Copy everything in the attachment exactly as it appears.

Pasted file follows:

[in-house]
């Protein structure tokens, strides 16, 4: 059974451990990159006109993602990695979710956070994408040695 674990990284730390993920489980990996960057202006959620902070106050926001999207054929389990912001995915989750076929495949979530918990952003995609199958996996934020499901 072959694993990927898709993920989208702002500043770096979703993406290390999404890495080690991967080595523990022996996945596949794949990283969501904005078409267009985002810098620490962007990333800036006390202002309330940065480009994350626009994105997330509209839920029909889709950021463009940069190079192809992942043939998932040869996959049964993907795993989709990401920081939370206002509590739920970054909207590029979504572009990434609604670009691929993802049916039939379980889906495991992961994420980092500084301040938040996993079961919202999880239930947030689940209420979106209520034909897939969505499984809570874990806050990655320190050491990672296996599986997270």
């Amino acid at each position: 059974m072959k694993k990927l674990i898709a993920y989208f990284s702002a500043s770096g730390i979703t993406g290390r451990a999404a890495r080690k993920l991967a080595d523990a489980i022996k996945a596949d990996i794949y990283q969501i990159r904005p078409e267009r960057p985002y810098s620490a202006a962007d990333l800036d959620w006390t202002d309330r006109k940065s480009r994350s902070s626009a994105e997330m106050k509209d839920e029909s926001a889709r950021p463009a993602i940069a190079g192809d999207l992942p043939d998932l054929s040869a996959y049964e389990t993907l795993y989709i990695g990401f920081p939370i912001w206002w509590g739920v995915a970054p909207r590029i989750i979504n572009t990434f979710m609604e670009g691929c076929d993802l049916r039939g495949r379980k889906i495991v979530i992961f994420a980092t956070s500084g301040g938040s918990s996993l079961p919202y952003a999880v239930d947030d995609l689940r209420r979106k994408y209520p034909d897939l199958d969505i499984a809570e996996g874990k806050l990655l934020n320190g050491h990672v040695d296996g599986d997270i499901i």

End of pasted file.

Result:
[in-house]
């Protein structure tokens, strides 16, 4: 059974451990990159006109993602990695979710956070994408040695 674990990284730390993920489980990996960057202006959620902070106050926001999207054929389990912001995915989750076929495949979530918990952003995609199958996996934020499901 072959694993990927898709993920989208702002500043770096979703993406290390999404890495080690991967080595523990022996996945596949794949990283969501904005078409267009985002810098620490962007990333800036006390202002309330940065480009994350626009994105997330509209839920029909889709950021463009940069190079192809992942043939998932040869996959049964993907795993989709990401920081939370206002509590739920970054909207590029979504572009990434609604670009691929993802049916039939379980889906495991992961994420980092500084301040938040996993079961919202999880239930947030689940209420979106209520034909897939969505499984809570874990806050990655320190050491990672296996599986997270």
């Amino acid at each position: 059974m072959k694993k990927l674990i898709a993920y989208f990284s702002a500043s770096g730390i979703t993406g290390r451990a999404a890495r080690k993920l991967a080595d523990a489980i022996k996945a596949d990996i794949y990283q969501i990159r904005p078409e267009r960057p985002y810098s620490a202006a962007d990333l800036d959620w006390t202002d309330r006109k940065s480009r994350s902070s626009a994105e997330m106050k509209d839920e029909s926001a889709r950021p463009a993602i940069a190079g192809d999207l992942p043939d998932l054929s040869a996959y049964e389990t993907l795993y989709i990695g990401f920081p939370i912001w206002w509590g739920v995915a970054p909207r590029i989750i979504n572009t990434f979710m609604e670009g691929c076929d993802l049916r039939g495949r379980k889906i495991v979530i992961f994420a980092t956070s500084g301040g938040s918990s996993l079961p919202y952003a999880v239930d947030d995609l689940r209420r979106k994408y209520p034909d897939l199958d969505i499984a809570e996996g874990k806050l990655l934020n320190g050491h990672v040695d296996g599986d997270i499901i």